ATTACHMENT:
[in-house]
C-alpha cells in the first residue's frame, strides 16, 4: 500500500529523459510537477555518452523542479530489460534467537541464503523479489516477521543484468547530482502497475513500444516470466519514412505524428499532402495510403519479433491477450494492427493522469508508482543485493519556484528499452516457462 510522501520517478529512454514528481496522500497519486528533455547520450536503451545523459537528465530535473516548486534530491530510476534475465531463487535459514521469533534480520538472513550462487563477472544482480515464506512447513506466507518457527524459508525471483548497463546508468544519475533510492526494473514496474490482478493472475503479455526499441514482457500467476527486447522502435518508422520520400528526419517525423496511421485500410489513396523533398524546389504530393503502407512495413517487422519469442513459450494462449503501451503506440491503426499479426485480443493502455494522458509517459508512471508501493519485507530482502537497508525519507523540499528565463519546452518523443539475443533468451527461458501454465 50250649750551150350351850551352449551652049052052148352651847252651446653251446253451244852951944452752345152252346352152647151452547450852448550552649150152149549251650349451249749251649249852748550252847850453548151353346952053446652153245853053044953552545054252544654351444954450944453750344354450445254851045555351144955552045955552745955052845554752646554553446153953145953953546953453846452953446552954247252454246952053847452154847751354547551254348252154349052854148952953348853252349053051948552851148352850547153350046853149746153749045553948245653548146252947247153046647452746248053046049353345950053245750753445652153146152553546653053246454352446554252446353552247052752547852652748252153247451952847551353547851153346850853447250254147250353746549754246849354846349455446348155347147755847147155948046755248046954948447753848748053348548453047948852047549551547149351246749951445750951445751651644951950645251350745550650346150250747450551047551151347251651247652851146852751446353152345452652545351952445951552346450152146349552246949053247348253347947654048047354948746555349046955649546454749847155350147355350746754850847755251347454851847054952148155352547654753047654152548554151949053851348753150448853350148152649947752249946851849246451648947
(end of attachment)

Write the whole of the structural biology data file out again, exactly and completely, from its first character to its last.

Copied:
[in-house]
C-alpha cells in the first residue's frame, strides 16, 4: 500500500529523459510537477555518452523542479530489460534467537541464503523479489516477521543484468547530482502497475513500444516470466519514412505524428499532402495510403519479433491477450494492427493522469508508482543485493519556484528499452516457462 510522501520517478529512454514528481496522500497519486528533455547520450536503451545523459537528465530535473516548486534530491530510476534475465531463487535459514521469533534480520538472513550462487563477472544482480515464506512447513506466507518457527524459508525471483548497463546508468544519475533510492526494473514496474490482478493472475503479455526499441514482457500467476527486447522502435518508422520520400528526419517525423496511421485500410489513396523533398524546389504530393503502407512495413517487422519469442513459450494462449503501451503506440491503426499479426485480443493502455494522458509517459508512471508501493519485507530482502537497508525519507523540499528565463519546452518523443539475443533468451527461458501454465 50250649750551150350351850551352449551652049052052148352651847252651446653251446253451244852951944452752345152252346352152647151452547450852448550552649150152149549251650349451249749251649249852748550252847850453548151353346952053446652153245853053044953552545054252544654351444954450944453750344354450445254851045555351144955552045955552745955052845554752646554553446153953145953953546953453846452953446552954247252454246952053847452154847751354547551254348252154349052854148952953348853252349053051948552851148352850547153350046853149746153749045553948245653548146252947247153046647452746248053046049353345950053245750753445652153146152553546653053246454352446554252446353552247052752547852652748252153247451952847551353547851153346850853447250254147250353746549754246849354846349455446348155347147755847147155948046755248046954948447753848748053348548453047948852047549551547149351246749951445750951445751651644951950645251350745550650346150250747450551047551151347251651247652851146852751446353152345452652545351952445951552346450152146349552246949053247348253347947654048047354948746555349046955649546454749847155350147355350746754850847755251347454851847054952148155352547654753047654152548554151949053851348753150448853350148152649947752249946851849246451648947